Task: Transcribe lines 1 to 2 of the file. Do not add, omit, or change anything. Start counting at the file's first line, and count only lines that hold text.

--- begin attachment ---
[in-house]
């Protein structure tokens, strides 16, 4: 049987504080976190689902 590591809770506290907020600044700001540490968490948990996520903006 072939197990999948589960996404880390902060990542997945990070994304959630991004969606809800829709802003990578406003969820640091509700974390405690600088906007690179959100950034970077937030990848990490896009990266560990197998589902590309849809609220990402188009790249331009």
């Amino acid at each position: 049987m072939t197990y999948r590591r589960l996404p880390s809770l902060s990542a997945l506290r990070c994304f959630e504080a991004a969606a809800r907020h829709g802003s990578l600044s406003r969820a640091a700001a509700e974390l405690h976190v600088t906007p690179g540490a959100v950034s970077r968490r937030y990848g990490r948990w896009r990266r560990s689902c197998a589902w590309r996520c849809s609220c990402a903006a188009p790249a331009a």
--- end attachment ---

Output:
[in-house]
């Protein structure tokens, strides 16, 4: 049987504080976190689902 590591809770506290907020600044700001540490968490948990996520903006 072939197990999948589960996404880390902060990542997945990070994304959630991004969606809800829709802003990578406003969820640091509700974390405690600088906007690179959100950034970077937030990848990490896009990266560990197998589902590309849809609220990402188009790249331009």